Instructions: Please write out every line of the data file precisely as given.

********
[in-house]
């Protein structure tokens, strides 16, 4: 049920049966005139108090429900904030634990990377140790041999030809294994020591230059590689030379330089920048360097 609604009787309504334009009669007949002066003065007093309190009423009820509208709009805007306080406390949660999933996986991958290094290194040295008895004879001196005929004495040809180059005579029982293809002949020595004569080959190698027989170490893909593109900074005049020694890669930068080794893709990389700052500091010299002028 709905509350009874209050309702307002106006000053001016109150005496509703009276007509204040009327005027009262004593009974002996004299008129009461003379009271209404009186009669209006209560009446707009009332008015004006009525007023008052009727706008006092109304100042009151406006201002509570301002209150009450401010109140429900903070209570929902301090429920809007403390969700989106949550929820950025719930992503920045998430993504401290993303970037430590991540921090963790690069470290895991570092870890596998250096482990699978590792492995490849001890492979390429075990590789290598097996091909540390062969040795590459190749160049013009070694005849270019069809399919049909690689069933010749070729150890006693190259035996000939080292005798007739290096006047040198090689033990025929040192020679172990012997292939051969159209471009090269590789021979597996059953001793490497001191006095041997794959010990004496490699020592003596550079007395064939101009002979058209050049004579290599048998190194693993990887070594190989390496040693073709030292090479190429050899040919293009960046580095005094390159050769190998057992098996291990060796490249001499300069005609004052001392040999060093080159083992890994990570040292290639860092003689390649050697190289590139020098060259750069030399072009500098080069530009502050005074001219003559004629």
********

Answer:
[in-house]
């Protein structure tokens, strides 16, 4: 049920049966005139108090429900904030634990990377140790041999030809294994020591230059590689030379330089920048360097 609604009787309504334009009669007949002066003065007093309190009423009820509208709009805007306080406390949660999933996986991958290094290194040295008895004879001196005929004495040809180059005579029982293809002949020595004569080959190698027989170490893909593109900074005049020694890669930068080794893709990389700052500091010299002028 709905509350009874209050309702307002106006000053001016109150005496509703009276007509204040009327005027009262004593009974002996004299008129009461003379009271209404009186009669209006209560009446707009009332008015004006009525007023008052009727706008006092109304100042009151406006201002509570301002209150009450401010109140429900903070209570929902301090429920809007403390969700989106949550929820950025719930992503920045998430993504401290993303970037430590991540921090963790690069470290895991570092870890596998250096482990699978590792492995490849001890492979390429075990590789290598097996091909540390062969040795590459190749160049013009070694005849270019069809399919049909690689069933010749070729150890006693190259035996000939080292005798007739290096006047040198090689033990025929040192020679172990012997292939051969159209471009090269590789021979597996059953001793490497001191006095041997794959010990004496490699020592003596550079007395064939101009002979058209050049004579290599048998190194693993990887070594190989390496040693073709030292090479190429050899040919293009960046580095005094390159050769190998057992098996291990060796490249001499300069005609004052001392040999060093080159083992890994990570040292290639860092003689390649050697190289590139020098060259750069030399072009500098080069530009502050005074001219003559004629």